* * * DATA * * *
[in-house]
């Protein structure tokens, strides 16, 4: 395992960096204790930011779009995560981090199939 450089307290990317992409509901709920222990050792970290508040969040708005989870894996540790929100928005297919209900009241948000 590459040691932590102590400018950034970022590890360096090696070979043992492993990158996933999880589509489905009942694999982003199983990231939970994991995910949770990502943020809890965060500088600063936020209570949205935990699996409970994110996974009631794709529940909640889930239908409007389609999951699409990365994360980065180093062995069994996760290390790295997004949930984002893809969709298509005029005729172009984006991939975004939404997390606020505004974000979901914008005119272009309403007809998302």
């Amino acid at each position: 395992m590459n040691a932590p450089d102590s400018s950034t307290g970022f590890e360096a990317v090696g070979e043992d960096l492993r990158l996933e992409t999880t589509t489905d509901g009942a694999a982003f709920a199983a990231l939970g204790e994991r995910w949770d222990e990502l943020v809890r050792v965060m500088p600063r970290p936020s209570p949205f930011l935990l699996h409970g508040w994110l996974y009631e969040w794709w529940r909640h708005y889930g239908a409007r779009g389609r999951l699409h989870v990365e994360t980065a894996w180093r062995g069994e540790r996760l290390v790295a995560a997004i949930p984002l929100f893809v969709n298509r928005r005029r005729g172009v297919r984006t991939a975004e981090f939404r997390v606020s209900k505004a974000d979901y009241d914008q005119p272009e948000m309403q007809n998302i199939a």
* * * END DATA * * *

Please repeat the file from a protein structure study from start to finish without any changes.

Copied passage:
[in-house]
């Protein structure tokens, strides 16, 4: 395992960096204790930011779009995560981090199939 450089307290990317992409509901709920222990050792970290508040969040708005989870894996540790929100928005297919209900009241948000 590459040691932590102590400018950034970022590890360096090696070979043992492993990158996933999880589509489905009942694999982003199983990231939970994991995910949770990502943020809890965060500088600063936020209570949205935990699996409970994110996974009631794709529940909640889930239908409007389609999951699409990365994360980065180093062995069994996760290390790295997004949930984002893809969709298509005029005729172009984006991939975004939404997390606020505004974000979901914008005119272009309403007809998302």
């Amino acid at each position: 395992m590459n040691a932590p450089d102590s400018s950034t307290g970022f590890e360096a990317v090696g070979e043992d960096l492993r990158l996933e992409t999880t589509t489905d509901g009942a694999a982003f709920a199983a990231l939970g204790e994991r995910w949770d222990e990502l943020v809890r050792v965060m500088p600063r970290p936020s209570p949205f930011l935990l699996h409970g508040w994110l996974y009631e969040w794709w529940r909640h708005y889930g239908a409007r779009g389609r999951l699409h989870v990365e994360t980065a894996w180093r062995g069994e540790r996760l290390v790295a995560a997004i949930p984002l929100f893809v969709n298509r928005r005029r005729g172009v297919r984006t991939a975004e981090f939404r997390v606020s209900k505004a974000d979901y009241d914008q005119p272009e948000m309403q007809n998302i199939a």